Levelling Instruments used in Surveying.
Table of Contents
Levelling instruments are employed for determining the relative heights of different points on the earth’s surface.
A level essentially consists of a telescope to which a bubble tube is attached such that the axis of the bubble tube and the line of collimation of the telescope are parallel to each other.
The instrument is provided with levelling screws by which the bubble tube is centered, and the line of collimation is brought into a horizontal plane.
The levelling instrument irrespective of its type essentially consists of:
- Leveling head with foot screws
- Telescope and
- level or bubble tube;
The Leveling head usually consists of two parallel plates the upper plate is supported over the lower plate by three or four foot screws or leveling screws by which the instrument may be leveled.
Most of the modern Levelling instruments are designed to have three-foot screws because they are easily leveled.
The telescopes used in surveying instruments consists of metal tubes, one moving axially within the other.
There are mainly two types of telescope, (1) the external focusing telescope, and (2) the internal focusing telescope.
Most of the modern levelling instruments are designed with internal focusing telescope.
The level tube is used for the temporary adjustment of the instrument. Without the correct adjustment, the whole survey may be effected.
Types of Levelling Instruments
According to the general arrangement of various parts, the levels may be classified as:
- Dumpy level,
- Wye level,
- Reversible level such as Cooke’s reversible level and Cushing’s level, and
- Tilting level.
In the modern form of Dumpy level also called “solid Dumpy level”, the vertical spindle and the telescope are rigidly fixed so that the telescope can neither be rotated about its longitudinal axis nor removed from the supports.
This levelling instrument is more stable when compared to others and retains its permanent adjustment for a long time.
2. Wye or Y level.
In this instrument, the stage carries two “wye” supports in which the telescope is fixed.
To the body of the telescope, two hanged collars of equal diameters are fixed. These collars rest on the “Wyes.”
The telescope can be rotated about its longitudinal axis, or it can be taken out and placed end-for-end in the wyes.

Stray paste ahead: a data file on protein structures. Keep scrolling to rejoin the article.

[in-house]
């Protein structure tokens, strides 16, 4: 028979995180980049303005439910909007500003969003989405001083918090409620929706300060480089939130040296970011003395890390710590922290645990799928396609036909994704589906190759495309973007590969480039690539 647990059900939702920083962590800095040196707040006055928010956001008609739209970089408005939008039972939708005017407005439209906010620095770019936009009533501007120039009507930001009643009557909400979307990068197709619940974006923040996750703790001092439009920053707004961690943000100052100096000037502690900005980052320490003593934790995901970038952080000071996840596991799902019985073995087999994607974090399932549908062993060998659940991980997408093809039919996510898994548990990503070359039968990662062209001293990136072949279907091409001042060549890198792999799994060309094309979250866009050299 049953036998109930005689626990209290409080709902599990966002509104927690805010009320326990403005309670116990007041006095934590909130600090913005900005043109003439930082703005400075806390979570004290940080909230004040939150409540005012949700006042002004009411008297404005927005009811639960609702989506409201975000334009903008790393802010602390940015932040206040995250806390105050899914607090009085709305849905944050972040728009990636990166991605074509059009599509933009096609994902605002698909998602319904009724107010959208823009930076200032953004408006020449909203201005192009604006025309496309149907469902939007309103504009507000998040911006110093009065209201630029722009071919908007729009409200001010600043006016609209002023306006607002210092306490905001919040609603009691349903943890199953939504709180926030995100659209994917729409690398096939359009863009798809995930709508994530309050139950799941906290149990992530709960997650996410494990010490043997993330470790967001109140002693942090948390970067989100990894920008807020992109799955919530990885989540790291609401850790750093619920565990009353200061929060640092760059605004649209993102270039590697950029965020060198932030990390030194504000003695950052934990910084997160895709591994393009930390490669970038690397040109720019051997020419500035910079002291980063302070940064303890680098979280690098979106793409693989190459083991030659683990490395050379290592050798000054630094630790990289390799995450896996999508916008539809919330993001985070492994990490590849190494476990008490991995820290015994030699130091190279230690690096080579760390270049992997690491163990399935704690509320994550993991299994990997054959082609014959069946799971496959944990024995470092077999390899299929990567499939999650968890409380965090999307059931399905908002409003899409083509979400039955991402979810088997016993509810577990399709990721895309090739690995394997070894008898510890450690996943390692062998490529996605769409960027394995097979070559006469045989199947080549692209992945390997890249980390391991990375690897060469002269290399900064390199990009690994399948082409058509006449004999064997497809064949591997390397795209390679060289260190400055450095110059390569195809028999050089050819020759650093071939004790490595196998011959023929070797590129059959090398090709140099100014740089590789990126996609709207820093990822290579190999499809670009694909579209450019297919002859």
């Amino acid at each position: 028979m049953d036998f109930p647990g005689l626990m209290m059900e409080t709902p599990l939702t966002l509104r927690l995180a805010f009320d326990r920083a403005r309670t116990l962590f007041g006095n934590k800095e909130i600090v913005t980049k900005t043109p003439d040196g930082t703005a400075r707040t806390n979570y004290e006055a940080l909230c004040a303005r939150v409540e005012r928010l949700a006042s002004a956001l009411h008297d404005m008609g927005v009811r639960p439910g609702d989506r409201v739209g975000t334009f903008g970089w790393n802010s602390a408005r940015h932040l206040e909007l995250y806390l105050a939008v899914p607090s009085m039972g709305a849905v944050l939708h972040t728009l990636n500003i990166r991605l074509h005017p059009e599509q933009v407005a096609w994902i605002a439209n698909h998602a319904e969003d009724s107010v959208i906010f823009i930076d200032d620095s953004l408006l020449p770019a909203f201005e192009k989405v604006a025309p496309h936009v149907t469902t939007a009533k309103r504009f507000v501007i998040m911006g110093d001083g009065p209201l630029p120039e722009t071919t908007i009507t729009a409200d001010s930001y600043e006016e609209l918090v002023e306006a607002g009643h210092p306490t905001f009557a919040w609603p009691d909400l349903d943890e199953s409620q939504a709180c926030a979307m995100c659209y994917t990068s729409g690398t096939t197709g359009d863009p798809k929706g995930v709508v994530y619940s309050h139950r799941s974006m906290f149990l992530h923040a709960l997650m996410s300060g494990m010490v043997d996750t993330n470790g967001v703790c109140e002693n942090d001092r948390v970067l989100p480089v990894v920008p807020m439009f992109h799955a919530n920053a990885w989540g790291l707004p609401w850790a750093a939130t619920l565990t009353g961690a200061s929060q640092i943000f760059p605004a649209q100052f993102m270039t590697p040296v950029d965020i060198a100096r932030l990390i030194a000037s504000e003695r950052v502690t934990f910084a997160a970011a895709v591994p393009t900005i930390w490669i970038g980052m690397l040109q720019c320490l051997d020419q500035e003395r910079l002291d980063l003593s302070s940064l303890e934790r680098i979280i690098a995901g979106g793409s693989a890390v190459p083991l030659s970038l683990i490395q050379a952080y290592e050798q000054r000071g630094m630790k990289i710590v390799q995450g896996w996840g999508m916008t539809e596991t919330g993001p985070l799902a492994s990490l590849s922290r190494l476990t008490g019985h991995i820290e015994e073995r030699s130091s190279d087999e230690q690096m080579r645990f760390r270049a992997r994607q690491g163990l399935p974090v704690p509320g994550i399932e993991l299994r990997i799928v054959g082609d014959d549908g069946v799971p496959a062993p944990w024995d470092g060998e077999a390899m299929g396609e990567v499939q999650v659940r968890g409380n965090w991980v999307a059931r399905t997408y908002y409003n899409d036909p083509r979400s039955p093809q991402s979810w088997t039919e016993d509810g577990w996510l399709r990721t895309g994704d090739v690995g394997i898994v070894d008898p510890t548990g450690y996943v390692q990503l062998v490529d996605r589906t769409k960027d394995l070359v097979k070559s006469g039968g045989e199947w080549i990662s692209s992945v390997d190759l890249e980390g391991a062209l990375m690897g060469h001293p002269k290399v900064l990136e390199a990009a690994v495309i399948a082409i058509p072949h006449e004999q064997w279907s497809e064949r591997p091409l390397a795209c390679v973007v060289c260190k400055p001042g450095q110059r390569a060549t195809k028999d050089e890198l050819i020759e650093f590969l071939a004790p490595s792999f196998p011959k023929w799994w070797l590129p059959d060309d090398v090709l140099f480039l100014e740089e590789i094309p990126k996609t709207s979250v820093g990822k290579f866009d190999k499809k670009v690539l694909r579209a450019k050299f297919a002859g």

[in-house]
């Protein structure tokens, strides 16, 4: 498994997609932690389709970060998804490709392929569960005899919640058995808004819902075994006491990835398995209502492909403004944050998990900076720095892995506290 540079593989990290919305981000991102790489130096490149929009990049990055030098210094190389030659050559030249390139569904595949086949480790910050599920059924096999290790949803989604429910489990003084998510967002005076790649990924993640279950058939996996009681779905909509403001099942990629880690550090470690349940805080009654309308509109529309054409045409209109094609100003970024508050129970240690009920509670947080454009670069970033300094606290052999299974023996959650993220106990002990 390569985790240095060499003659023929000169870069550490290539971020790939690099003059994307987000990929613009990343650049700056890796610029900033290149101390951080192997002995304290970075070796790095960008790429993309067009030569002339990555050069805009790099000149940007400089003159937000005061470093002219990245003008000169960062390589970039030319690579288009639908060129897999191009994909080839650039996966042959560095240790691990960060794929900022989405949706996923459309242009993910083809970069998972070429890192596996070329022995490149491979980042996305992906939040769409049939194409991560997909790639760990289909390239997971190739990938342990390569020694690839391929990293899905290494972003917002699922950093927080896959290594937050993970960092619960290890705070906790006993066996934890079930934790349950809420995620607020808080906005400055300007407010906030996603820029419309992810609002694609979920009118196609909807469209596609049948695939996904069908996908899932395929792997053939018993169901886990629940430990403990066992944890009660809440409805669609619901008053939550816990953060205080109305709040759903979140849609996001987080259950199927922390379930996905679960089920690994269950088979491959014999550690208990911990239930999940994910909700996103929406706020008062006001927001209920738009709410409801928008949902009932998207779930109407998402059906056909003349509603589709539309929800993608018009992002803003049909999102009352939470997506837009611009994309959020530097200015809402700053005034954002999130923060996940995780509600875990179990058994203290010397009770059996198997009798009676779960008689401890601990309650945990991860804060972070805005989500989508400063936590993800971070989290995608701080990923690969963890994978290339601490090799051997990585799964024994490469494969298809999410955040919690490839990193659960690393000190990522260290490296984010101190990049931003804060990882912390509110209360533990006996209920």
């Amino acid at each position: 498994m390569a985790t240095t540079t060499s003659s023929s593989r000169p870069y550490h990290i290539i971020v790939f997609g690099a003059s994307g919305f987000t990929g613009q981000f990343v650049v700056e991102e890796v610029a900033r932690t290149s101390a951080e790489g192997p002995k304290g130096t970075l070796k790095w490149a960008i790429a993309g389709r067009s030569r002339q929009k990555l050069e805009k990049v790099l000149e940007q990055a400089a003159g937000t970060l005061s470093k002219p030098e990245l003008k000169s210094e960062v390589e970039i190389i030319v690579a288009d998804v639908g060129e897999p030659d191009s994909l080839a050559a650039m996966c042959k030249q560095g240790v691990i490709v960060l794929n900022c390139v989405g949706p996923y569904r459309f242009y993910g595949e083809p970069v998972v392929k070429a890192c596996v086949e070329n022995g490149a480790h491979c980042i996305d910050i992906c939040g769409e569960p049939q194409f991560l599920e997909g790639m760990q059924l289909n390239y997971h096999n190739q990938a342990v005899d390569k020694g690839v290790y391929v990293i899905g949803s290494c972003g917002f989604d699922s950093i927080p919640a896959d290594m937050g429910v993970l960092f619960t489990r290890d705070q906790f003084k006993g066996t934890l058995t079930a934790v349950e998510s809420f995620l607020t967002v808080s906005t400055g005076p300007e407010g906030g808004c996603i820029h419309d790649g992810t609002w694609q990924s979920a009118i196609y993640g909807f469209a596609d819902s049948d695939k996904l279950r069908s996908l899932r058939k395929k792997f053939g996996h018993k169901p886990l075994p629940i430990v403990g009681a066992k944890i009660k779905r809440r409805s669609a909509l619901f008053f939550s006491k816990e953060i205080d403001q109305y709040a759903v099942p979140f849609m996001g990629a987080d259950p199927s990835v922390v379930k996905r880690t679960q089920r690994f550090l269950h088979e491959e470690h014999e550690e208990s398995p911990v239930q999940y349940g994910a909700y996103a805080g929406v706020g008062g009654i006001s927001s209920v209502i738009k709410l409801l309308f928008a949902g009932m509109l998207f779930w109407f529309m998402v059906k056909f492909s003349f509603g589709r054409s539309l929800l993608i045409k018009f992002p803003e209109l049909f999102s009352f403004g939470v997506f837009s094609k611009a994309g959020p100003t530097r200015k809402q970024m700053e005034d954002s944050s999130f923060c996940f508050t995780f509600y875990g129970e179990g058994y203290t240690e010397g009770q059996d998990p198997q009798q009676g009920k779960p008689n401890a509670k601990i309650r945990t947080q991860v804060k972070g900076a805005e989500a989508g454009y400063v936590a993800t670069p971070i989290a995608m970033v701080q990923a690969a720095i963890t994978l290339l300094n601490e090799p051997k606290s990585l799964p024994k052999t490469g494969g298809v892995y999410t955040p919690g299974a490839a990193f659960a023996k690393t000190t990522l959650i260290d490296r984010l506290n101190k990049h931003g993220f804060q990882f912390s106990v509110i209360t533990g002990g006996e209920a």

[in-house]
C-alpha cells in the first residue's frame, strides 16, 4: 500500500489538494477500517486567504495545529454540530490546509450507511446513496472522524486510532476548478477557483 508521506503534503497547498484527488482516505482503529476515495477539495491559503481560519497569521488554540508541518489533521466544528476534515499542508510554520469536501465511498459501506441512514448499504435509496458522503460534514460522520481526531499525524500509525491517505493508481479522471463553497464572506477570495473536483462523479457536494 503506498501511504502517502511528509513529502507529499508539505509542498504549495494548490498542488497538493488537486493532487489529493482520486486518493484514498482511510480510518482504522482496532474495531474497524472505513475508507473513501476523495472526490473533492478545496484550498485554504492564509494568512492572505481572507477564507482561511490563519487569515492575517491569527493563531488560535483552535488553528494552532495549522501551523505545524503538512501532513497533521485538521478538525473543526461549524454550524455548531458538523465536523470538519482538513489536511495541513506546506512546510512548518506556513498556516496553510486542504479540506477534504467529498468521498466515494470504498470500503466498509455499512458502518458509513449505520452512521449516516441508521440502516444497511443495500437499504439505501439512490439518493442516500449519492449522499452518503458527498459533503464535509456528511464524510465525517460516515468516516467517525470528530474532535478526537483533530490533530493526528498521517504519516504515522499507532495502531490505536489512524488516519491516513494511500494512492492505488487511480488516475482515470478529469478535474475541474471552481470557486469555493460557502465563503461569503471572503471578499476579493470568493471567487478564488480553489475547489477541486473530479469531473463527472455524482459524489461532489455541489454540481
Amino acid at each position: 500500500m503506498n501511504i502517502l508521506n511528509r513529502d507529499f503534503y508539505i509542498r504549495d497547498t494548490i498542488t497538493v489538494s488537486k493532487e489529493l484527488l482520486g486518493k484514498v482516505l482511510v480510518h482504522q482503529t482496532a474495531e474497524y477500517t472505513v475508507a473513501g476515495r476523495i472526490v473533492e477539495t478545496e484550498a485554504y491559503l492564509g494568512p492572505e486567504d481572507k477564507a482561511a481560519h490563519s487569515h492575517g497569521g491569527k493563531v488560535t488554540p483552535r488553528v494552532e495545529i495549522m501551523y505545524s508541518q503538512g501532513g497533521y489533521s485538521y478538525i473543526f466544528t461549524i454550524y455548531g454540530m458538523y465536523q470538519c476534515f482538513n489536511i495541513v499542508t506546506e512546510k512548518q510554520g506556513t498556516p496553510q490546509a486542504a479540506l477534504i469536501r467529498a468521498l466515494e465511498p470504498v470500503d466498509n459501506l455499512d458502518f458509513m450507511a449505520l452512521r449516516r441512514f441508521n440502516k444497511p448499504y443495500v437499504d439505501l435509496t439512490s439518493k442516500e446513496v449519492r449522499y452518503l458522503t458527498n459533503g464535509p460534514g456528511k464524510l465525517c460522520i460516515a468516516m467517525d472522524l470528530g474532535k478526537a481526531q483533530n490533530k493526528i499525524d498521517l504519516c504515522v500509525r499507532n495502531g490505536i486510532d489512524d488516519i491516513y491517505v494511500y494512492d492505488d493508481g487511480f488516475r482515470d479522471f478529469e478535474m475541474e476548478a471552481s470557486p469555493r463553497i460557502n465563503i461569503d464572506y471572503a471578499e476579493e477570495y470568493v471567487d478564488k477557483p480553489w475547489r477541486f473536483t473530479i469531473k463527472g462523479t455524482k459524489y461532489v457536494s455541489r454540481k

A clamp and a tangent screw are provided to facilitate accurate sighting of the objects. This is a very delicate instrument and consists of a large number of loose and open parts.
Due to the reversibility of the telescope, the instrument may be more easily tested for permanent adjustments.
Comparing the Dumpy and the Wye levels, the Dumpy level is better suited for field work than the Wye level as the Wye level is not as compact as a Dumpy level. The Dumpy level is more reliable due to its solid and rigid construction.
The advantages of a Wye level are that the same may be tested for the permanent adjustment rapidly and the adjustment can be made indoors.
3. Cooke’s reversible level.
This Levelling instrument combines the good features of both the Dumpy and the Wye levels.
By loosening the screw, the telescope can be rotated about its longitudinal axis and can also be withdrawn the sockets and placed end-for-end.
4. Cushing’s level.
Cushing’s level is in that type of levelling instruments in which, the telescope is rigidly fixed in the collar as in a Dumpy Level.
The two ends of the telescope barrel have equal sockets which can either received the objective or the eye-piece and diaphragm.
Reversal of the line of collimation may be established by interchanging the objective and the eyepiece. The eye-piece can be rotated in its fitting.
5. Tilting Level.
In the above four types of levelling instruments, the line of collimation is at the right angle to the vertical axis if the instrument is in the permanent adjustment.
Therefore, when the bubble is centered the line of collimation is made horizontal and the vertical axis is made truly vertical.
In the tilting level, the telescope along with its bubble tube can be leveled by a micrometer screw without using the foot screws of the instrument, i.e., the line of collimation may be made horizontal independent of the vertical axis.
Therefore, the line of collimation may not be at right angles to the vertical axis.
Originally, the tilting levels were designed for preliminary works only, but now they have become very popular and are being used for ordinary levelling also.
As the micrometer screw tilts the telescope in a vertical plane, the level is called a tilting level.
When a tilting level is used for levelling work, the vertical axis is only approximately set vertical by levelling screws.
(Unlike the other types of levelling instruments in which, the bubble should be exactly centered by foot screws).
…and before taking each Staff reading the main level tube is exactly centered by means of the micrometer screw.
The advantage of tilting level over other types of levelling instruments is that as the instrument is to be only approximately levelled by using the foot screws, much time is saved, which would be otherwise lost in bringing the bubble exactly to the center of its tube by using the foot screws.
Another advantage is that the grades or lines with a particular gradient can be laid by means of the micrometer screw.
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